Kevin Riley, Ph.D., M.P.H., is the director of research and evaluation of the Labor Occupational Safety and Health (LOSH) Program at the University of California, Los Angeles (UCLA), which collaborates with workers, unions, community organizations, employers, academics, students, governmental representatives, and health professionals to improve health and safety conditions for workers in Southern California. Initiatives include health and safety training; education for low-income, minority, and immigrant workers; public advocacy; and participation in industry-wide research relating to policy issues in California. Dr. Riley serves as the principal investigator of the Western Region Universities Consortium (WRUC), a partnership of four university-based hazmat training programs funded by the National Institute of Environmental Health Sciences Worker Training Program and supporting hazmat-related worker training initiatives throughout Environmental Protection Agency Regions IX and X. He has led WRUC’s training initiatives for health care workers on aerosol transmissible disease hazards and California’s Aerosol Transmissible Diseases Standard—most recently with an emphasis on protections from SARS-CoV-2. Dr. Riley has also overseen training efforts for workers exposed to smoke and atmospheric particulate matter during wildfire events. Other areas of research have included heat illness among outdoor workers, occupational injuries and workers’ compensation eligibility for residential day laborers and domestic workers, long work hours among long-haul truck drivers and live-in caregivers, and evaluation of various worker training initiatives. Dr. Riley received his Ph.D. in sociology from UCLA and his M.P.H. from the UCLA School of Public Health. He is an active member of the Occupational Health Section of the American Public Health Association.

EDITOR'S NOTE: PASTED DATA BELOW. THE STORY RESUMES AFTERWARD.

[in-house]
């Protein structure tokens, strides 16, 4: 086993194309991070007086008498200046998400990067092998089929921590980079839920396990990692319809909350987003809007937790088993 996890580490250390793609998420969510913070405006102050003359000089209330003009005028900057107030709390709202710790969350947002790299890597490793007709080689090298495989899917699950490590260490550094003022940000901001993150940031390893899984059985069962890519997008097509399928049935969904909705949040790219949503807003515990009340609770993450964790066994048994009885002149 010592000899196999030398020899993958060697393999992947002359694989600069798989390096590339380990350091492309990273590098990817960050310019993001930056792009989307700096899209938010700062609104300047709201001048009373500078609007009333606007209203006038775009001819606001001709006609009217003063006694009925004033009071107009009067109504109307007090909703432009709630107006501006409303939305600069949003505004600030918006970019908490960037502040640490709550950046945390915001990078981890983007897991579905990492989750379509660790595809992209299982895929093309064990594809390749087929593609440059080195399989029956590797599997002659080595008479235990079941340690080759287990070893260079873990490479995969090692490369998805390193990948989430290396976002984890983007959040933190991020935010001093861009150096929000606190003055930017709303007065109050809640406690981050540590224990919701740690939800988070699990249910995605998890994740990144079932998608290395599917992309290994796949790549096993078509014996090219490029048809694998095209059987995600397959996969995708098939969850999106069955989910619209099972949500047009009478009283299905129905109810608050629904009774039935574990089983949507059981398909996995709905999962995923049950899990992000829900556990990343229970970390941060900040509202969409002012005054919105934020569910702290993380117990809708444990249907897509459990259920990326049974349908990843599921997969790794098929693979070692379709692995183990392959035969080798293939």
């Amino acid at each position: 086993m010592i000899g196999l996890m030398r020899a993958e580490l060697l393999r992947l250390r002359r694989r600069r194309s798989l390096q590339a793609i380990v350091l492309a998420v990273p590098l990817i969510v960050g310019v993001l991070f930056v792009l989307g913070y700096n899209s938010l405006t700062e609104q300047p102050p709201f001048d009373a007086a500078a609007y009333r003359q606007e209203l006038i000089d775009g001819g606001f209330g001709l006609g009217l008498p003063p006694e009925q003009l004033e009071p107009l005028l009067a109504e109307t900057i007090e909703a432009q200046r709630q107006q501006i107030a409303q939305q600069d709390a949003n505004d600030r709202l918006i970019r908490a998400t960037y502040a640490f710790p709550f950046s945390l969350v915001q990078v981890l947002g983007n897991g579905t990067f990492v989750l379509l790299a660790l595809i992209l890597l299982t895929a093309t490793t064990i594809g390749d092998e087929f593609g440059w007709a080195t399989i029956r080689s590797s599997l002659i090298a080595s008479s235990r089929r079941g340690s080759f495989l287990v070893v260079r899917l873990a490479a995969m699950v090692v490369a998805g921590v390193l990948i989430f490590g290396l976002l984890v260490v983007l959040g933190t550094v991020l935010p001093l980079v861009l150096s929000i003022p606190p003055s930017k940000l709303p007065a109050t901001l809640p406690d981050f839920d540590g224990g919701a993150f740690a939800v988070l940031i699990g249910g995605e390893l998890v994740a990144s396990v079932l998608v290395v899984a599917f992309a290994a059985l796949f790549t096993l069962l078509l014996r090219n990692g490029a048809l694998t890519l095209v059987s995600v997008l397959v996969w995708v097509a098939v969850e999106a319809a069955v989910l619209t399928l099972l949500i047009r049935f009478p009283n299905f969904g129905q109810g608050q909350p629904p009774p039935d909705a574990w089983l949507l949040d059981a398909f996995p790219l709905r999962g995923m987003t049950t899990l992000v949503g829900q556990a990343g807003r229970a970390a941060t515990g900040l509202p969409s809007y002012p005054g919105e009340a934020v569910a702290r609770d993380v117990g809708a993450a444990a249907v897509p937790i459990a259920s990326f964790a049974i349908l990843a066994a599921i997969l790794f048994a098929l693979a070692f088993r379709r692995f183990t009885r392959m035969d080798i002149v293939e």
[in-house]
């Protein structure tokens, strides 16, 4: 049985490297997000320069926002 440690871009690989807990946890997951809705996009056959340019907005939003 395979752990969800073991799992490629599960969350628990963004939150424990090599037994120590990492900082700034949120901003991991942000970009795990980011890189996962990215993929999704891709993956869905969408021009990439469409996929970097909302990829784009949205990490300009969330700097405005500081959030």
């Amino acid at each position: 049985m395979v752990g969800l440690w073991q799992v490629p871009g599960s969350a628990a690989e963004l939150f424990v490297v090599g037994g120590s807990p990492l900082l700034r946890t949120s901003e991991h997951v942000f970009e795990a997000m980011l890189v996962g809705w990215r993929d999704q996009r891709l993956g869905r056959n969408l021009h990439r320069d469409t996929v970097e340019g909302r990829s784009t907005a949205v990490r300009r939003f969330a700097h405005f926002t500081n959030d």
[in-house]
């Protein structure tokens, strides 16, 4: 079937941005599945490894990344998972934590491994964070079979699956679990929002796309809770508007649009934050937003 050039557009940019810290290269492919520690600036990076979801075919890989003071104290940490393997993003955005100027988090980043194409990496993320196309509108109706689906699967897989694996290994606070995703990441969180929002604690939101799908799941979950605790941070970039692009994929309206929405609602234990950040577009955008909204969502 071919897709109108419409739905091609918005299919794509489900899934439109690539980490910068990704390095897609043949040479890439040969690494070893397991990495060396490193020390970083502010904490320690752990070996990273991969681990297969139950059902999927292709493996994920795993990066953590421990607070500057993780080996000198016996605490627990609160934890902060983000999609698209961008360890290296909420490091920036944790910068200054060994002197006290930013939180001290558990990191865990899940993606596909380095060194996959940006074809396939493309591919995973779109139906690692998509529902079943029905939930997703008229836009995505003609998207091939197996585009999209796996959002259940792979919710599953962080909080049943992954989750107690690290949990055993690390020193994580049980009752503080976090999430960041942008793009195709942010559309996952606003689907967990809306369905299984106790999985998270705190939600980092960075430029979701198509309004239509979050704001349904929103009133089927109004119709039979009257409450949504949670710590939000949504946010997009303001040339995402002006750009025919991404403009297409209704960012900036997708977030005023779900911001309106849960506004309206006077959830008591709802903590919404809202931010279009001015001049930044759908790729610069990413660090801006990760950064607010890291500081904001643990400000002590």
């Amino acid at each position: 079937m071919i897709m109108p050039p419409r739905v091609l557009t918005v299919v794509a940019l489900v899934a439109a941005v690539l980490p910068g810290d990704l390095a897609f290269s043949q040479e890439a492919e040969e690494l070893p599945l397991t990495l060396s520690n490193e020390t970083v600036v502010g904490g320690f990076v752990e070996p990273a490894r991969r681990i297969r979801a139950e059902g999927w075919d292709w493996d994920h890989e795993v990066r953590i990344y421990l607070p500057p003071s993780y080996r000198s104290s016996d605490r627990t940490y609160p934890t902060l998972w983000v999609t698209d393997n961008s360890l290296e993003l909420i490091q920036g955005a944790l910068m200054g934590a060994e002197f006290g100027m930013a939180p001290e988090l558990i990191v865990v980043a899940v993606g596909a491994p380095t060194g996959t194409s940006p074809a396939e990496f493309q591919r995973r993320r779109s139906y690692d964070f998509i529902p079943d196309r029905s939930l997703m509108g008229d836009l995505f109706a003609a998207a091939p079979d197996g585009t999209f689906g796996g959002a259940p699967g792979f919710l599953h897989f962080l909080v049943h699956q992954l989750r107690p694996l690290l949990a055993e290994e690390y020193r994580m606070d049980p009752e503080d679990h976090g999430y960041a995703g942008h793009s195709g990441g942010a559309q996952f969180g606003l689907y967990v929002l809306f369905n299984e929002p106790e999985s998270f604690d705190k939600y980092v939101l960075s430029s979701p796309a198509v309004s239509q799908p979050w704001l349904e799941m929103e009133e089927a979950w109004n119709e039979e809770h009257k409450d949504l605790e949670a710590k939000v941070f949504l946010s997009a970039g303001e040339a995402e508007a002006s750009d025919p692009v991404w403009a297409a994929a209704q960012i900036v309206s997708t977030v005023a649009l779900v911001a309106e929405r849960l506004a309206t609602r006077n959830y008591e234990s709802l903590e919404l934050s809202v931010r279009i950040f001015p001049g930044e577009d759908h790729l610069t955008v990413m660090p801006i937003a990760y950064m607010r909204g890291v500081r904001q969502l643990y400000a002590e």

Daniel K. Shipp is the past president of the International Safety Equipment Association (ISEA), the association for manufacturers and distributors of personal protective equipment and clothing, from 1993 until his retirement in 2017. As the chief staff officer of ISEA, Mr. Shipp represented U.S. safety equipment manufacturers before Congress and U.S. regulatory agencies, as well as global industry and government forums. He has served as a member of the Committee on Personal Protective Equipment for Workplace Safety and Health of the National Academies of Sciences, Engineering, and
Medicine; the Board of the Americas Section of the International Society for Respiratory Protection; the Board of Directors of the National Safety Council; and the PPE Conformity Assessment Working Group of the National Institute for Occupational Safety and Health’s (NIOSH’s) National Personal Protective Technology Laboratory (NPPTL). Mr. Shipp was a member of the planning committee for the National Academies August 2020 workshop on current issues in assessment of respiratory protective devices. In August 2021, Dr. Lippy joined StoneTurn Consultants and, with nine other subject-matter experts, is providing expertise to NIOSH’s NPPTL under a competitively awarded contract titled: “Transitioning PPE Conformity Assessment Practices to Align with the National Framework for Conformity Assessment.”